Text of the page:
Noon Design Studio: Meet Jane Palmer


As a natural dye artisan and owner of Noon Design Studio, Jane Palmer cares about the product lifecycle from beginning to end. She works with organic fabrications and sources leftover yarn from stock that larger brands could not use. She studies natural dyes from a perspective of a scientist and an artist, taking care to understand the process and investigate what could be done to improve it while not forgetting aesthetics. Her focus is on progress and sustainability. She believes each item she makes should be able to be buried in the backyard at the end of its use.  Inspired by the true craftsmanship that Jane brings to the dyeing process, we recruited her to run an Indigo Dyeing DIY workshop at our Abbot Kinney and Larchmont stores this summer.

When did you first start experimenting with natural dyes?

I started experimenting about 12 years ago (2002) after completing a textiles grad program and reading the book Cradle to Cradle. This was before any kind of green movement was going on and the book just completely blew my mind. It promotes the idea of product developers designing things from the beginning to the end so that their products could be completely biodegradable or completely upcycled. I took it as a personal challenge for what I was going to do in relation to textiles and dyes. There were some organic fabrics on the market, but there certainly weren’t any organic dyes. I started experimenting and I developed a philosophy that everything I make should be able to be buried in the backyard.

After a while, I wanted to progress my work to be more than just a hobby, so I purchased some equipment and converted it to be used with natural dyes. I realized there was a serious problem in the dye industry and wanted to find a solution. I think there are a lot of different solutions but it’s rewarding and fun to work on one potential idea.


Explain the combination of science and art that goes into your work:

I have a background in fine art and think that aesthetics and beauty are a very significant part of our lives. Natural dyes contain their own aesthetics but as functional dyes they are also based in chemistry. There’s a lot of potential to create a technologically advanced natural dye through modern chemistry while retaining the benefits including environmentalism and aesthetics. I’m really interested in working towards that goal. For example, we partnered with a Nano Particle Chemist at Rutgers University to research if we can improve the colorfastness of natural dyes by creating an advanced natural dye molecule.  Our additional goal is to develop a dye that can achieve more level dyeing and use up to 80% less water.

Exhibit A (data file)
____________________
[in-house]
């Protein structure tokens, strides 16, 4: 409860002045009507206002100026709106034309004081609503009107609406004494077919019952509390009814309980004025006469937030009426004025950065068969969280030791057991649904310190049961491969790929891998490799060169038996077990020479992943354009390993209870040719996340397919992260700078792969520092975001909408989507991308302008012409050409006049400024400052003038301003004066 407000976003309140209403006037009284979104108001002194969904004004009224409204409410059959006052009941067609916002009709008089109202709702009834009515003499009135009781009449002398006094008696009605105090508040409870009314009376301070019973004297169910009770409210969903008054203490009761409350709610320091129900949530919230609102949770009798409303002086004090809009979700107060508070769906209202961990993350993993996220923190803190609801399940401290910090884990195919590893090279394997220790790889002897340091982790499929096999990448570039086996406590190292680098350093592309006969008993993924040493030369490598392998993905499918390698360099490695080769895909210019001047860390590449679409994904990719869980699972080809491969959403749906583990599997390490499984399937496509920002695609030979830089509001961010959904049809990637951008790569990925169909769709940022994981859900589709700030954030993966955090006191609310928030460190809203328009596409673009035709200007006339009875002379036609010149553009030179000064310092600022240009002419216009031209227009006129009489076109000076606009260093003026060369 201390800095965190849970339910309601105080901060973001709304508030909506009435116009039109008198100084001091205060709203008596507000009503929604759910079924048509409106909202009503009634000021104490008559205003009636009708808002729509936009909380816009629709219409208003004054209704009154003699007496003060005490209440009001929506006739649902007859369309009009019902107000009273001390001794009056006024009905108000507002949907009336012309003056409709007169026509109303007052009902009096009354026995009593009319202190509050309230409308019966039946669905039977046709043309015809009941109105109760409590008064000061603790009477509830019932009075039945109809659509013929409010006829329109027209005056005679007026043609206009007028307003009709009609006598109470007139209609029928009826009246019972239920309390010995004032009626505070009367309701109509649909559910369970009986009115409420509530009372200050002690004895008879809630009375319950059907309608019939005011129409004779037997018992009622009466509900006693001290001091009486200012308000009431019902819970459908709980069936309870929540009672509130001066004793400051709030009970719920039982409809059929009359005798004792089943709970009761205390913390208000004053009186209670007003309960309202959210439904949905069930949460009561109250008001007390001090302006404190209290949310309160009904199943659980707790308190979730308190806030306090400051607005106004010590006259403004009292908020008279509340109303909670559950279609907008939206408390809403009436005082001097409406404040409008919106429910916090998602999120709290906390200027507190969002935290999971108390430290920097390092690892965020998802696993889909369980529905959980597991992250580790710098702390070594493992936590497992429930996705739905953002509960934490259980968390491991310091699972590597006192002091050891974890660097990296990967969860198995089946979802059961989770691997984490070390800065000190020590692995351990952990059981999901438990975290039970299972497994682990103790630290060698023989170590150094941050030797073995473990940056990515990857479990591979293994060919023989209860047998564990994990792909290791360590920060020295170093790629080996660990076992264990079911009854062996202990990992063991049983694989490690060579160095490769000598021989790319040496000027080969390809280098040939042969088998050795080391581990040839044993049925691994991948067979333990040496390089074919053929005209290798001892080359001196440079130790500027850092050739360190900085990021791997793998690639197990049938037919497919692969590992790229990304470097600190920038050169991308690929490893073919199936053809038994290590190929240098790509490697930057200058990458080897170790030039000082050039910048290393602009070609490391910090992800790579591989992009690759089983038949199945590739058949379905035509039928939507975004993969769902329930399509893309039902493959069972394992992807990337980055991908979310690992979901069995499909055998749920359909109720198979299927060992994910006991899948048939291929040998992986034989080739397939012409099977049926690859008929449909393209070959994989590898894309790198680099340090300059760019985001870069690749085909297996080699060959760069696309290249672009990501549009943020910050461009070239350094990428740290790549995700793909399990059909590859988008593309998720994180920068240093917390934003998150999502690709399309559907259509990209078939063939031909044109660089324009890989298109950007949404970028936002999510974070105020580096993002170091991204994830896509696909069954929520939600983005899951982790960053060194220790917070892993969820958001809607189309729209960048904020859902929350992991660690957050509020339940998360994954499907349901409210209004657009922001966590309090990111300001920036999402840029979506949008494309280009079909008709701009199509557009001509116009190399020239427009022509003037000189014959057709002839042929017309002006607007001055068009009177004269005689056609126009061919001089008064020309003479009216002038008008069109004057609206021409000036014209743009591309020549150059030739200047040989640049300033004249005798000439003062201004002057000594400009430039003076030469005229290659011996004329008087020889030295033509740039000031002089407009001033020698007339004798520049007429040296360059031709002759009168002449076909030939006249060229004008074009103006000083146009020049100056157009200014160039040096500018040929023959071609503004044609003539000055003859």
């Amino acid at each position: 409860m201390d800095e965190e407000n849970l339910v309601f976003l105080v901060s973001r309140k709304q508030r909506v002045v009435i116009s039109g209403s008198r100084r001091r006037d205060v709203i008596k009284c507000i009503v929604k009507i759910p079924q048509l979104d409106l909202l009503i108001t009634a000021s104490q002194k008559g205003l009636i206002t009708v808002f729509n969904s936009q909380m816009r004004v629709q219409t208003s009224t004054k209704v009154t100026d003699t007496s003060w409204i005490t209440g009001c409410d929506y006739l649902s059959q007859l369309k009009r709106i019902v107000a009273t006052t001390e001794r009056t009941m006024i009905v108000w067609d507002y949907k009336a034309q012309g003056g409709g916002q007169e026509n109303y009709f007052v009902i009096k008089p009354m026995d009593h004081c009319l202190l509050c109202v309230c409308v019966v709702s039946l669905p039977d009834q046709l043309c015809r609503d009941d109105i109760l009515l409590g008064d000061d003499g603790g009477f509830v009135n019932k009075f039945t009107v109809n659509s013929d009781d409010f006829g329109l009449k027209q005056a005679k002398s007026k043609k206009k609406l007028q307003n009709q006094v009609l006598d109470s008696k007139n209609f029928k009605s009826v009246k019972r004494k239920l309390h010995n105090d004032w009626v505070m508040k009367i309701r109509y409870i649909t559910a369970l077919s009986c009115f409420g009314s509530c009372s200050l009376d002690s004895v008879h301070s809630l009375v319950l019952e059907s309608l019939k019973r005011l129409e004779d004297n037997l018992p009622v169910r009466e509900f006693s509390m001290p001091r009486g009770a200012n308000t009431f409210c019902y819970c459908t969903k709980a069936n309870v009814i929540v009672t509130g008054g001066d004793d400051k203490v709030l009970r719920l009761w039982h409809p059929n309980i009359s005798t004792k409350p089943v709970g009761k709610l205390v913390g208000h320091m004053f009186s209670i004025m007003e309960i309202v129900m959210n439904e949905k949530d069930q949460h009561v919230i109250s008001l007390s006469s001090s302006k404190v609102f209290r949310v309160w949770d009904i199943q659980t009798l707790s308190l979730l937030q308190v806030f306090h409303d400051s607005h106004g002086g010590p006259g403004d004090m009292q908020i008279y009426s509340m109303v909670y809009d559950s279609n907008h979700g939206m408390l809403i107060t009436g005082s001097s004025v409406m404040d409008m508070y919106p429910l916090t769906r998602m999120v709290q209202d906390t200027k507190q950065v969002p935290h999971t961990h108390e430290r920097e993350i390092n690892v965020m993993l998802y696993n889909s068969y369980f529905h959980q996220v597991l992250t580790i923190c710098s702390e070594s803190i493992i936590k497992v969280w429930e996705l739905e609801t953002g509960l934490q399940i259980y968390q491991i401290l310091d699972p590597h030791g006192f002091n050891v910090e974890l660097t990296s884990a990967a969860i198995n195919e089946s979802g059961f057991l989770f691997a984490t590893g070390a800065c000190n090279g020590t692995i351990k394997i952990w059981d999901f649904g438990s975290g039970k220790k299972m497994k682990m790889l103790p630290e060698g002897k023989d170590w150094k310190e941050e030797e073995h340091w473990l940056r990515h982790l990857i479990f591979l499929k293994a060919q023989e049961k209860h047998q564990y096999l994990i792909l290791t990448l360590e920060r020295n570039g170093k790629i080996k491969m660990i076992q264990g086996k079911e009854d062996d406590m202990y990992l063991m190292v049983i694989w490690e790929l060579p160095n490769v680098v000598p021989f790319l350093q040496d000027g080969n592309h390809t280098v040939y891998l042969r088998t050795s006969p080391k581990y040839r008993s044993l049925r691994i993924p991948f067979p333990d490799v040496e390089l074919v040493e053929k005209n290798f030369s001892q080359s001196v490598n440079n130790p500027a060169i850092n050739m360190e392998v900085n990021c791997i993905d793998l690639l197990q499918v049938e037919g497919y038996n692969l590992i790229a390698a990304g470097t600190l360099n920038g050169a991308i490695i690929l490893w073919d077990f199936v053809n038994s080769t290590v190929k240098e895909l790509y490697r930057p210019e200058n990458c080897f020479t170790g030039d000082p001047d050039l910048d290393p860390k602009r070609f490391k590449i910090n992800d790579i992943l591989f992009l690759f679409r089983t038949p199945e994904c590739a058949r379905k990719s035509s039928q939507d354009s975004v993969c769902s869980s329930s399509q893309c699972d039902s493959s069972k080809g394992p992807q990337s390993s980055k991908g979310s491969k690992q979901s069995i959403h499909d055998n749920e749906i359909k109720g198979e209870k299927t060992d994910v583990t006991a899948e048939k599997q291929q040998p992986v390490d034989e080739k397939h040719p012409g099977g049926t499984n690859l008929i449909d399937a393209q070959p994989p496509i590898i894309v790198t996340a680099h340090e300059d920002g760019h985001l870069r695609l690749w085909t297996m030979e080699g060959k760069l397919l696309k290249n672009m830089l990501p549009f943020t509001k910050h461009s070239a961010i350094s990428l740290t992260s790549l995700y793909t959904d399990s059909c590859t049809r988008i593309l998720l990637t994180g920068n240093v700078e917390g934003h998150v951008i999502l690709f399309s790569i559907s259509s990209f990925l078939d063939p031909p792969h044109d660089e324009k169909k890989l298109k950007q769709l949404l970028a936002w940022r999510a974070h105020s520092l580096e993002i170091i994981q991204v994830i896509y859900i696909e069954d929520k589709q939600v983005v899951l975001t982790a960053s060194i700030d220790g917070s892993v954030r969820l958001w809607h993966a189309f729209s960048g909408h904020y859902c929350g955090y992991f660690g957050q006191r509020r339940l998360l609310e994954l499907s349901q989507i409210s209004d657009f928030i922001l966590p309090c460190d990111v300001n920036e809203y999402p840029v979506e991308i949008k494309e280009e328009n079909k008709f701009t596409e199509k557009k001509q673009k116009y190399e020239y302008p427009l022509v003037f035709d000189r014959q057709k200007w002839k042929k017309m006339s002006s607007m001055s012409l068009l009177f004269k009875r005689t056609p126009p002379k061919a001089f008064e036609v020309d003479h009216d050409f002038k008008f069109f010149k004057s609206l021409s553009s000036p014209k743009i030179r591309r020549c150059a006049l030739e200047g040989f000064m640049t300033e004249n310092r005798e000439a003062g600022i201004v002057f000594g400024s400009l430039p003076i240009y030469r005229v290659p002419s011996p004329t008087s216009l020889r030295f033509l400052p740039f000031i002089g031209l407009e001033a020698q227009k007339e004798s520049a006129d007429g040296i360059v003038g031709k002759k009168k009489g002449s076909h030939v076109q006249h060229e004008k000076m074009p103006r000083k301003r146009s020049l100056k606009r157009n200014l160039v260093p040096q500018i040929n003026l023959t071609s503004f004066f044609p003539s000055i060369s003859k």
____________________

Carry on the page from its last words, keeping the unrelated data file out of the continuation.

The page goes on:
What is your personal favorite dye to work with and why?

Indigo is such a popular dye right now and it’s popular for a reason. It’s one of my favorites because it has this inner depth and glow that just can’t be achieved by any other dye or process. I’m also really attracted to the chemistry and the process of how to use it. It’s not a dye that you throw into a machine, add some blue powder and out it comes. You have work with each piece individually. It’s a dipping process and a layering process.

I also love just researching ancient recipes and retrying them and seeing if they work. I love the story, the history and the combination of materials. I enjoy just seeing what can happen.




What are the best fabrics to dye on and why?

Natural fibers dye best with natural dyes: cotton, linen, silk, wool and hemp. We do have some customers experimenting with surplus goods that have a lot of poly, nylon or rayon in them and the outcome is kind of amazing because it sort of works and sort of doesn’t work. It creates a whole new sort of aesthetic that’s really interesting.

What role/level of importance does sustainability play in your craft?

Huge. It’s the driving force. It’s a very strong belief that things don’t have to be toxic at all and still achieve satisfaction through aesthetics and performance.

What’s next for Noon Design Studio? 

In addition to dyeing indigo for Los Angeles apparel brands, we have developed our own home line consisting of of bedding, blankets, pillows & accessories hitting stores this summer. The collection will first be available at ABC Home, Mohawk General and on our website at On the development front, we are working with Dr. Nina Shapley at Rutgers and going into a R&D mode to create high-performance, lower-cost natural dyes. We’re thinking about an advanced dye molecule.


Written by Kate Koeller

Photos by Erik Dixon

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